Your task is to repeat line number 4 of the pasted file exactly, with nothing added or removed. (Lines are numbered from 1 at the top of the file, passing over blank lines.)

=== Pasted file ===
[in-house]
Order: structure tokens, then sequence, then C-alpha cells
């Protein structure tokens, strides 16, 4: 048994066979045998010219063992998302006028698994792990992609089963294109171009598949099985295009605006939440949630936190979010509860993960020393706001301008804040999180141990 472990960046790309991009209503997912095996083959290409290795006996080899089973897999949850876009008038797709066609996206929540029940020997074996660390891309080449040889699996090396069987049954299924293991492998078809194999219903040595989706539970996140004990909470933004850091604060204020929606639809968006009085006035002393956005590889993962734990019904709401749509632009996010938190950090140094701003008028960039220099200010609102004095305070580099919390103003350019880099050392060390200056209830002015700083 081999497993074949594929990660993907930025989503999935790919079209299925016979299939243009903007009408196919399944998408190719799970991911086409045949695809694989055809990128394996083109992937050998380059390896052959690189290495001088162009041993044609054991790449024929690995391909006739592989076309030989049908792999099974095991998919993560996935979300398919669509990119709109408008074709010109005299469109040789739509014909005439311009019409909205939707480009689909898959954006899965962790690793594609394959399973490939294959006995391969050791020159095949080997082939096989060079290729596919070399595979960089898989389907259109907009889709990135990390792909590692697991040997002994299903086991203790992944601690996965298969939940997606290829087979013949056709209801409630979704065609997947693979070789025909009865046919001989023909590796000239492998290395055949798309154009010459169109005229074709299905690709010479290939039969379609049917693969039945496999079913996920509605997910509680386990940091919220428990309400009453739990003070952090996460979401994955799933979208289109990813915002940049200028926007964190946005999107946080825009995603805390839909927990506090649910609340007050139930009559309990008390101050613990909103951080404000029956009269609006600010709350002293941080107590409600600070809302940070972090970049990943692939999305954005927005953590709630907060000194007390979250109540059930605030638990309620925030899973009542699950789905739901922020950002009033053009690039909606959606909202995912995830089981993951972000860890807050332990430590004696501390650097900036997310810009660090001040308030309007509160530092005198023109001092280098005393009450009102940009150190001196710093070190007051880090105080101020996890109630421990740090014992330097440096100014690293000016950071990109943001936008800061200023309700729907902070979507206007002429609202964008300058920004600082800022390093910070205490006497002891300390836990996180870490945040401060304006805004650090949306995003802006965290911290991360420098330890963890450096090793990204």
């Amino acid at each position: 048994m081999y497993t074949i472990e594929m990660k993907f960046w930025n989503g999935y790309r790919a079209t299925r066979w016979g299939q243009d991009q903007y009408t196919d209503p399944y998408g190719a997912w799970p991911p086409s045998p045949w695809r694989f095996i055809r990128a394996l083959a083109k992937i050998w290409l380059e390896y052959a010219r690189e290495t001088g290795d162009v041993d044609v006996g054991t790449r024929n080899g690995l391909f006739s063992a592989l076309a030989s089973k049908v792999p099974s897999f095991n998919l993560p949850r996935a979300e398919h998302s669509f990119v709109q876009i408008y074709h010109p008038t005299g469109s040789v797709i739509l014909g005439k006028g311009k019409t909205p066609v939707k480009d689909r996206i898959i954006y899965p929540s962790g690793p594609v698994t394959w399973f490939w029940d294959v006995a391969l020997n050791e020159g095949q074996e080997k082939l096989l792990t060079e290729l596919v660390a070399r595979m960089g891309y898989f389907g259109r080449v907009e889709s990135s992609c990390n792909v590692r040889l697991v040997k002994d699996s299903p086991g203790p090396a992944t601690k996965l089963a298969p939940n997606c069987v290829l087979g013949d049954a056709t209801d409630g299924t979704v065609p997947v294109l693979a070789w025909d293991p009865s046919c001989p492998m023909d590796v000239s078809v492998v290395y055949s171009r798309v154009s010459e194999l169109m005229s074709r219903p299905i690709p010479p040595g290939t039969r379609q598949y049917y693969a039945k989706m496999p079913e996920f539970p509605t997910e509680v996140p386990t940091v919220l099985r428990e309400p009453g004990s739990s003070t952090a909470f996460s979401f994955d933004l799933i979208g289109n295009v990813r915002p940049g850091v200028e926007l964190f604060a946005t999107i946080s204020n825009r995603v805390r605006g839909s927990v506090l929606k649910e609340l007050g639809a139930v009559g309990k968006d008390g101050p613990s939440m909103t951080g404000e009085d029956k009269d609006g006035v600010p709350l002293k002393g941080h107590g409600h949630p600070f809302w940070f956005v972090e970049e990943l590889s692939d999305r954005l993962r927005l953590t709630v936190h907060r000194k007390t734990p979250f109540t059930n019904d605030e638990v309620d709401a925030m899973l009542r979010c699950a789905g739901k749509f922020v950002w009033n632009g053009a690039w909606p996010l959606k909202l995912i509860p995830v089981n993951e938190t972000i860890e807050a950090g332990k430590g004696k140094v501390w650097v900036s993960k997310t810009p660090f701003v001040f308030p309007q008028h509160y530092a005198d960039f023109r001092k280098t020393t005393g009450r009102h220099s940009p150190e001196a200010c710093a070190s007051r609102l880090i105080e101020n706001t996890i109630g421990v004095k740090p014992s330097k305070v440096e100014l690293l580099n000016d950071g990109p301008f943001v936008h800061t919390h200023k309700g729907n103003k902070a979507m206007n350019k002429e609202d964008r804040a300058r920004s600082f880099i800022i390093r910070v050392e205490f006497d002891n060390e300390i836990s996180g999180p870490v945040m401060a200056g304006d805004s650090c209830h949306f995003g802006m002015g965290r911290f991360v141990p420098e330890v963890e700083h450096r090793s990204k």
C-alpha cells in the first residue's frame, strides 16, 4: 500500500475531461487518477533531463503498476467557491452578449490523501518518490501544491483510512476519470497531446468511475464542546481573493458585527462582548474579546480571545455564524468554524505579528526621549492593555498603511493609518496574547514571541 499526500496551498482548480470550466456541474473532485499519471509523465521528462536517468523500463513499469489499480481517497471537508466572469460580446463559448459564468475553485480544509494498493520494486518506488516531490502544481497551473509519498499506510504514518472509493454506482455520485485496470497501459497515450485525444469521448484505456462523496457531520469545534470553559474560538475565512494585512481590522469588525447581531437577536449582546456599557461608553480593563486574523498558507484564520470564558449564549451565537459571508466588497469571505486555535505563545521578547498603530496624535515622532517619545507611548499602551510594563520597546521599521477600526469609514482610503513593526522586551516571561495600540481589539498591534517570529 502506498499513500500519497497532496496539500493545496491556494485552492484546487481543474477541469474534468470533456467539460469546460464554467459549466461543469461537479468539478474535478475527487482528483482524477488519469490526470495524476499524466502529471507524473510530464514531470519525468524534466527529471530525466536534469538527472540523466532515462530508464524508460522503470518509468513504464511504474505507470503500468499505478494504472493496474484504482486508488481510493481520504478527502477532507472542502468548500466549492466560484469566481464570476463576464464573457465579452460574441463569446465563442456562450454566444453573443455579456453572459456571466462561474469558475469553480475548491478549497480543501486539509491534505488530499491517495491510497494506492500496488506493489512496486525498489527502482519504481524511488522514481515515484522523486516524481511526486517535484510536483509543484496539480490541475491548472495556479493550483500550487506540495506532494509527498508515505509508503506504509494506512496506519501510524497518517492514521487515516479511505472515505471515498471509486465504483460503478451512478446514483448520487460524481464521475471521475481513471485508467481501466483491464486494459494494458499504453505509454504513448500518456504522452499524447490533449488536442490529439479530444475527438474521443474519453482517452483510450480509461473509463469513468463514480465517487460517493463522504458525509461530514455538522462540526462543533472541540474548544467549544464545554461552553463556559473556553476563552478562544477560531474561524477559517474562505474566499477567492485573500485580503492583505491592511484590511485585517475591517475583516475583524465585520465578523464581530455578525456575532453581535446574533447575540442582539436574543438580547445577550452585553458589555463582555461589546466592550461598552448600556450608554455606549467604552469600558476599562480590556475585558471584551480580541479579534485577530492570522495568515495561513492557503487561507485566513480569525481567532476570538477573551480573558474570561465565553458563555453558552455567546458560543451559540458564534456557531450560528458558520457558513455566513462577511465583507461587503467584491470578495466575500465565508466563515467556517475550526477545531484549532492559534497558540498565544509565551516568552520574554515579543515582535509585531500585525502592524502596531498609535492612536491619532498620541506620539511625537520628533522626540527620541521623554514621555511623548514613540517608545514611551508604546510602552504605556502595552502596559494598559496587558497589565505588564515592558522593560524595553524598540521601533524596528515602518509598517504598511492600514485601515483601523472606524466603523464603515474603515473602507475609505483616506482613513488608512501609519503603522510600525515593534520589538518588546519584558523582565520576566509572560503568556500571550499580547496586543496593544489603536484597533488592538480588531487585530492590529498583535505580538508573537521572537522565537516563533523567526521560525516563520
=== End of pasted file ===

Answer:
């Amino acid at each position: 048994m081999y497993t074949i472990e594929m990660k993907f960046w930025n989503g999935y790309r790919a079209t299925r066979w016979g299939q243009d991009q903007y009408t196919d209503p399944y998408g190719a997912w799970p991911p086409s045998p045949w695809r694989f095996i055809r990128a394996l083959a083109k992937i050998w290409l380059e390896y052959a010219r690189e290495t001088g290795d162009v041993d044609v006996g054991t790449r024929n080899g690995l391909f006739s063992a592989l076309a030989s089973k049908v792999p099974s897999f095991n998919l993560p949850r996935a979300e398919h998302s669509f990119v709109q876009i408008y074709h010109p008038t005299g469109s040789v797709i739509l014909g005439k006028g311009k019409t909205p066609v939707k480009d689909r996206i898959i954006y899965p929540s962790g690793p594609v698994t394959w399973f490939w029940d294959v006995a391969l020997n050791e020159g095949q074996e080997k082939l096989l792990t060079e290729l596919v660390a070399r595979m960089g891309y898989f389907g259109r080449v907009e889709s990135s992609c990390n792909v590692r040889l697991v040997k002994d699996s299903p086991g203790p090396a992944t601690k996965l089963a298969p939940n997606c069987v290829l087979g013949d049954a056709t209801d409630g299924t979704v065609p997947v294109l693979a070789w025909d293991p009865s046919c001989p492998m023909d590796v000239s078809v492998v290395y055949s171009r798309v154009s010459e194999l169109m005229s074709r219903p299905i690709p010479p040595g290939t039969r379609q598949y049917y693969a039945k989706m496999p079913e996920f539970p509605t997910e509680v996140p386990t940091v919220l099985r428990e309400p009453g004990s739990s003070t952090a909470f996460s979401f994955d933004l799933i979208g289109n295009v990813r915002p940049g850091v200028e926007l964190f604060a946005t999107i946080s204020n825009r995603v805390r605006g839909s927990v506090l929606k649910e609340l007050g639809a139930v009559g309990k968006d008390g101050p613990s939440m909103t951080g404000e009085d029956k009269d609006g006035v600010p709350l002293k002393g941080h107590g409600h949630p600070f809302w940070f956005v972090e970049e990943l590889s692939d999305r954005l993962r927005l953590t709630v936190h907060r000194k007390t734990p979250f109540t059930n019904d605030e638990v309620d709401a925030m899973l009542r979010c699950a789905g739901k749509f922020v950002w009033n632009g053009a690039w909606p996010l959606k909202l995912i509860p995830v089981n993951e938190t972000i860890e807050a950090g332990k430590g004696k140094v501390w650097v900036s993960k997310t810009p660090f701003v001040f308030p309007q008028h509160y530092a005198d960039f023109r001092k280098t020393t005393g009450r009102h220099s940009p150190e001196a200010c710093a070190s007051r609102l880090i105080e101020n706001t996890i109630g421990v004095k740090p014992s330097k305070v440096e100014l690293l580099n000016d950071g990109p301008f943001v936008h800061t919390h200023k309700g729907n103003k902070a979507m206007n350019k002429e609202d964008r804040a300058r920004s600082f880099i800022i390093r910070v050392e205490f006497d002891n060390e300390i836990s996180g999180p870490v945040m401060a200056g304006d805004s650090c209830h949306f995003g802006m002015g965290r911290f991360v141990p420098e330890v963890e700083h450096r090793s990204k």